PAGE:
Research Holds The Key To Unlock The Parkinson’s Mystery, Find Treatments, And A Cure
Research and Innovations Parkinson’s changes everything. It is a disease of the brain that touches almost every aspect of daily living, including: movement, mood, speech, eating and drinking, sleep, and cognitive changes.
Right now in Canada some 100,000 individuals with Parkinson’s are struggling with the stigma and daily challenges of living with this complex neurological disease. By 2031, the Parkinson’s population is expected to double. With 10 more people diagnosed every day, research into improved treatments and a cure is more urgent than ever, as well as the need to train more movement disorder specialists to address the growing need for their services.
“Blood pressure fluctuations may cause small silent strokes or transient alterations of brain networks that may worsen cognitive impairment.”
At Toronto’s Sunnybrook Research Institute, Dr. Sean Udow, a neurologist, is dividing this year as a Clinical Movement Disorders fellow honing his clinical skills and researching the potential connection between blood pressure fluctuations and cognitive deficits in people with Parkinson’s disease and dementia with Lewy bodies. His fellowship and research is being funded by Parkinson Canada’s National Research Program.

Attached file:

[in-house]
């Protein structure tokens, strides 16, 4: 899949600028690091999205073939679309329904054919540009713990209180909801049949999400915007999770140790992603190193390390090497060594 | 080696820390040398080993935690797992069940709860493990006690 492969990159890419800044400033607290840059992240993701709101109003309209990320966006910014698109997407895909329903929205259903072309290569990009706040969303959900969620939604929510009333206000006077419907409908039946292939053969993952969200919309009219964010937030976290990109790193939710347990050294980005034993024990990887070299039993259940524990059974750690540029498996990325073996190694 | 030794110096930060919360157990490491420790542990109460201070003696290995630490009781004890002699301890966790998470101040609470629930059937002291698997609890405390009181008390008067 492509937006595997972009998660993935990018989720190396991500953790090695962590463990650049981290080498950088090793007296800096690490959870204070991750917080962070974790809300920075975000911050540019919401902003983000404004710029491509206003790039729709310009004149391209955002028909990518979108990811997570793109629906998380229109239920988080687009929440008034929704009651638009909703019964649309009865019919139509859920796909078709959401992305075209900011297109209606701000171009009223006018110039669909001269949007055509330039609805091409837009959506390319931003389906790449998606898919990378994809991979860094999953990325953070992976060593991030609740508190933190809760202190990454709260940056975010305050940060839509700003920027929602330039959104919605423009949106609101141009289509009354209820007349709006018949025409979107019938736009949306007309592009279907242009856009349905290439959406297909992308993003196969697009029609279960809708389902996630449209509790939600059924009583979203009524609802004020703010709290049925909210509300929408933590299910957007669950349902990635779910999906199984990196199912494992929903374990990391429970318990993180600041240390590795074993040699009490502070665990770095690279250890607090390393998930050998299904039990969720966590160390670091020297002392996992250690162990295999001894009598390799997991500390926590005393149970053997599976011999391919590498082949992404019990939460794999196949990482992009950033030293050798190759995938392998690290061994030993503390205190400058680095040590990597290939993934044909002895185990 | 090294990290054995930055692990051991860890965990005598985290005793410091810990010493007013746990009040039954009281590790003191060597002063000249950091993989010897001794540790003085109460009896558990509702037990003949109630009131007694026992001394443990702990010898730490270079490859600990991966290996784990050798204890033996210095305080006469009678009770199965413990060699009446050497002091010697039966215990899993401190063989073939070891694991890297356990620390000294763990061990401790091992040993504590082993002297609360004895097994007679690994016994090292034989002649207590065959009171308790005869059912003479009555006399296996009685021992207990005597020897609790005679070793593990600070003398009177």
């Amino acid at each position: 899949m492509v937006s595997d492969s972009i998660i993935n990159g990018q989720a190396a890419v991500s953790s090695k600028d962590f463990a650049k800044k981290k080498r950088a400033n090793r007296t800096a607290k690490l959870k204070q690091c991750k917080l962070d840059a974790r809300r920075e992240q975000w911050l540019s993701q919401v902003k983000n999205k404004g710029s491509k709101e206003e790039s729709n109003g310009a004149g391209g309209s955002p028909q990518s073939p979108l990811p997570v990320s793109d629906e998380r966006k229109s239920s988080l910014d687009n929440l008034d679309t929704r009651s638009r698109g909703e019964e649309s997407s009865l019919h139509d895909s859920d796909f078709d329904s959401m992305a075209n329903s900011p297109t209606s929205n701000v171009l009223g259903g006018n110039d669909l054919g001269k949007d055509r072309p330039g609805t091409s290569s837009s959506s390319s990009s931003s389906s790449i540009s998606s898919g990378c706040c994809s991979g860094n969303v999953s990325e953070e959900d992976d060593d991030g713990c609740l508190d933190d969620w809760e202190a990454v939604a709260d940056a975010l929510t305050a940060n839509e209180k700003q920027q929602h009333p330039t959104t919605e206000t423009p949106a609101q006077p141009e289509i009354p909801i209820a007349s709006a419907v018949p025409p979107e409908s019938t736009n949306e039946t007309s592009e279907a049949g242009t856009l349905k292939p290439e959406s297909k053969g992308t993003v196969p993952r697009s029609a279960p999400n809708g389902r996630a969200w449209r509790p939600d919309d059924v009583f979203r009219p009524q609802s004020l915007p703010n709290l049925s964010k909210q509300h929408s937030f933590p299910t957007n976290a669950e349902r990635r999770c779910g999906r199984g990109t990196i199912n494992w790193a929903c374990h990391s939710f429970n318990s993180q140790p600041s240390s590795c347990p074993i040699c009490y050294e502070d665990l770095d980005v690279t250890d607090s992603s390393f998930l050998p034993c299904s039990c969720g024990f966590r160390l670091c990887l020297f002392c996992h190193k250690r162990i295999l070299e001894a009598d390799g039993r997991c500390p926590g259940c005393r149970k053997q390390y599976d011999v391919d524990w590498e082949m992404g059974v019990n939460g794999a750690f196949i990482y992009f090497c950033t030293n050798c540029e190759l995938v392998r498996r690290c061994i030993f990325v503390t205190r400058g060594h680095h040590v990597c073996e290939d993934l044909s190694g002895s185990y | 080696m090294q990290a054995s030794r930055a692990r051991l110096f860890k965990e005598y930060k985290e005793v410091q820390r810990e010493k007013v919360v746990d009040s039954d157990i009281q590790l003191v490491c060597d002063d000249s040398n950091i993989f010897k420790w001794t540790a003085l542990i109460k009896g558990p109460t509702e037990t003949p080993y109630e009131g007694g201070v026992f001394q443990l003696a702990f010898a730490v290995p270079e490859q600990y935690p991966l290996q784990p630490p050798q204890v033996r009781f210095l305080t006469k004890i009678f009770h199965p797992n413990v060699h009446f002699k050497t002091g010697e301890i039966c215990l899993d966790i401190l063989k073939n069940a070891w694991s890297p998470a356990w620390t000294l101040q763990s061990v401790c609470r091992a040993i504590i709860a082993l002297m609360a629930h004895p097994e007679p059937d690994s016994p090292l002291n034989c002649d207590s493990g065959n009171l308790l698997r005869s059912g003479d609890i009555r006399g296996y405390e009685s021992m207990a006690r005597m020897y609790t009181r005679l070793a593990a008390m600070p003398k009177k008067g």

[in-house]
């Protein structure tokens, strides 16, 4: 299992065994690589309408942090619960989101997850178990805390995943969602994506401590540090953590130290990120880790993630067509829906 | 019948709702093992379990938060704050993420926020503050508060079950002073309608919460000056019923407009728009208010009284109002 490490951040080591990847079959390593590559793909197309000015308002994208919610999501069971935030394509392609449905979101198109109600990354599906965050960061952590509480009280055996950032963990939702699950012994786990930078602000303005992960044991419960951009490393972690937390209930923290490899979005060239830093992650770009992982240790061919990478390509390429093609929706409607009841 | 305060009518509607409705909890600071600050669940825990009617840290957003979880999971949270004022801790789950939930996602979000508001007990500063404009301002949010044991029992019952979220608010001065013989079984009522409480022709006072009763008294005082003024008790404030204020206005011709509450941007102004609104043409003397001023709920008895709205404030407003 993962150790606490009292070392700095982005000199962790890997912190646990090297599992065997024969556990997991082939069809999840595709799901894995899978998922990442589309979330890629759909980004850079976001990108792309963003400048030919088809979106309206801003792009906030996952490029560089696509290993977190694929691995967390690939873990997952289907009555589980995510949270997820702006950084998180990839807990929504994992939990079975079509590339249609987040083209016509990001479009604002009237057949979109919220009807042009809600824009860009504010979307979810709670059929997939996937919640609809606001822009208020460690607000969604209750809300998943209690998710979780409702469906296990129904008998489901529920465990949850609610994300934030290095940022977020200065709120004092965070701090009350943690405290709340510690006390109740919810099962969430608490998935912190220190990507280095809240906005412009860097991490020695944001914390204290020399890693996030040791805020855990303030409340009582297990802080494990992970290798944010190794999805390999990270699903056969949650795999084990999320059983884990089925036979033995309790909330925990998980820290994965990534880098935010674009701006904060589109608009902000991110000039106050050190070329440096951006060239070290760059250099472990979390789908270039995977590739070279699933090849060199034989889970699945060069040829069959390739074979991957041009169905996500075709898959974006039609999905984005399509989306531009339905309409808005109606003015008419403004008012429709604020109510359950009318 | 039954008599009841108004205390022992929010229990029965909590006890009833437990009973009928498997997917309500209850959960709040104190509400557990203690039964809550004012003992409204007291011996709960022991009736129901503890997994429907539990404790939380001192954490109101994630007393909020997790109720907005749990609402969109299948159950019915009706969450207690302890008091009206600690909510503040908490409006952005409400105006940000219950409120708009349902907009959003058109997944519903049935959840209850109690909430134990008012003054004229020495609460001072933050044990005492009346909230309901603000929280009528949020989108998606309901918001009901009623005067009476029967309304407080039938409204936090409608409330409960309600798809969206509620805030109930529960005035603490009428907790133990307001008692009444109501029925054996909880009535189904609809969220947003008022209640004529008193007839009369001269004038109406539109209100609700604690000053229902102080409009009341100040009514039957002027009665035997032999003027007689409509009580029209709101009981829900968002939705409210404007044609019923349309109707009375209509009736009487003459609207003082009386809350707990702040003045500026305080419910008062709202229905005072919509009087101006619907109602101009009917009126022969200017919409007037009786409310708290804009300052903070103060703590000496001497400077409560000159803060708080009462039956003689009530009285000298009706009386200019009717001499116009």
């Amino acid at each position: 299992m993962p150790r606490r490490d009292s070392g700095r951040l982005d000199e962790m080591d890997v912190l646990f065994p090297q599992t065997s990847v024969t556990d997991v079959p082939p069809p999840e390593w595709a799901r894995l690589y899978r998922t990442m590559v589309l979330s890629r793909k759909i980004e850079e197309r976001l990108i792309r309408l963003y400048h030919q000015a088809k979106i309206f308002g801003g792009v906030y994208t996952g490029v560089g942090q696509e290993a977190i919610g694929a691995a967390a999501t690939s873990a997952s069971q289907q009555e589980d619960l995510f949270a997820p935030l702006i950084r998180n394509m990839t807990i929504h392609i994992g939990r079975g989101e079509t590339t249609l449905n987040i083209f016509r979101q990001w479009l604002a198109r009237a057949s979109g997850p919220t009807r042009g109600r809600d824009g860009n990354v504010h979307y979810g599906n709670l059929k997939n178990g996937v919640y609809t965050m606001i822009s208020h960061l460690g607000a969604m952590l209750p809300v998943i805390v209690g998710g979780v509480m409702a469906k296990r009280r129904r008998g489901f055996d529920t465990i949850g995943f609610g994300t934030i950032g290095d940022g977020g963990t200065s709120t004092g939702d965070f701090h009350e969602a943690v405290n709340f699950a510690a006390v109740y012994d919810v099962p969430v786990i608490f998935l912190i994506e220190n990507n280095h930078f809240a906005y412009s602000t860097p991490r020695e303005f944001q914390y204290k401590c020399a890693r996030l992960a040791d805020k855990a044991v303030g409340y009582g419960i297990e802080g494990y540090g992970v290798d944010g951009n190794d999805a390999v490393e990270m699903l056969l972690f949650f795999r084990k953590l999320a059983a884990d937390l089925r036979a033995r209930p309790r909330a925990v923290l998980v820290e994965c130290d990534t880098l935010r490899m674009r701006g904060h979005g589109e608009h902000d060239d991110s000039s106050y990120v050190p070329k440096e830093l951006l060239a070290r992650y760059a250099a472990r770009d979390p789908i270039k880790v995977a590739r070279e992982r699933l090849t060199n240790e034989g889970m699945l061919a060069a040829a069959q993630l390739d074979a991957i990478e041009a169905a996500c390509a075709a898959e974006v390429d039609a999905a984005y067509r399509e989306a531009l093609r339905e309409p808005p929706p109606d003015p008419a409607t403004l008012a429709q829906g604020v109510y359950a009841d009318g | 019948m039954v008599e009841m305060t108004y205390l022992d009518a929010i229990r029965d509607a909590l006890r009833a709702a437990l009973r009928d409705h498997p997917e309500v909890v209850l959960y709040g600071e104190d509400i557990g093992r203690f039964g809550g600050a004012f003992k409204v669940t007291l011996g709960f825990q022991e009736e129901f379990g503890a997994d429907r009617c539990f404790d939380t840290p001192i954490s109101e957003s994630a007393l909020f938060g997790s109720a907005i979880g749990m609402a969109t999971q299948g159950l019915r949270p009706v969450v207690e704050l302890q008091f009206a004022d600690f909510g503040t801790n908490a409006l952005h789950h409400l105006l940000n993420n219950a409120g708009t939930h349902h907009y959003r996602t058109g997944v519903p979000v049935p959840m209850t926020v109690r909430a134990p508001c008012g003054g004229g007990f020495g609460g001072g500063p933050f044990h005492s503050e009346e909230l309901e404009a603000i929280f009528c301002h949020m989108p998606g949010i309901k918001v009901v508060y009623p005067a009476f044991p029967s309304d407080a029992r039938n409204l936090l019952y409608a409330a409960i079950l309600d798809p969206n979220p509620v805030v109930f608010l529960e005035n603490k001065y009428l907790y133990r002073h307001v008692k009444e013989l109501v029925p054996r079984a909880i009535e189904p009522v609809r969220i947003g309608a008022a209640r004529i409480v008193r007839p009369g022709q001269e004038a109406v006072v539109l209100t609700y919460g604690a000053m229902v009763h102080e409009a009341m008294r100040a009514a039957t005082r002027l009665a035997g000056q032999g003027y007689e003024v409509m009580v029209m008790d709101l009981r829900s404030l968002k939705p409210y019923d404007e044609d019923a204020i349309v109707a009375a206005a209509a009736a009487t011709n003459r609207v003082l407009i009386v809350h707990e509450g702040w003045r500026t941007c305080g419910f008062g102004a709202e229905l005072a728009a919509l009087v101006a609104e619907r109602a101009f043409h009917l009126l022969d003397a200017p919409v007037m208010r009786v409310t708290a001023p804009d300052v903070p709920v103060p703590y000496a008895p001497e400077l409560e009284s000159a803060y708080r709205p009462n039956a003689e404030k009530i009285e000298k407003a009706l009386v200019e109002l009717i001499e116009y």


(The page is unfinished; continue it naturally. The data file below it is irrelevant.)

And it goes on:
“Blood pressure fluctuations may cause small silent strokes or transient alterations of brain networks that may worsen cognitive impairment,” says Dr. Udow.
Basic research is also critical to new advances in Parkinson’s treatment and knowledge. At the Lunenfeld Tannenbaum Research Institute in Toronto, cell biologist Geoffrey Hesketh is investigating the function of the Retromer group of proteins, which he has linked to 10 genes that, when damaged, cause Parkinson’s disease. Through Hesketh’s Parkinson Canada funded research, he will work towards unlocking exactly how these genes work together and what other proteins they communicate with that may eventually point the way to a new drug or therapy that can treat Parkinson’s.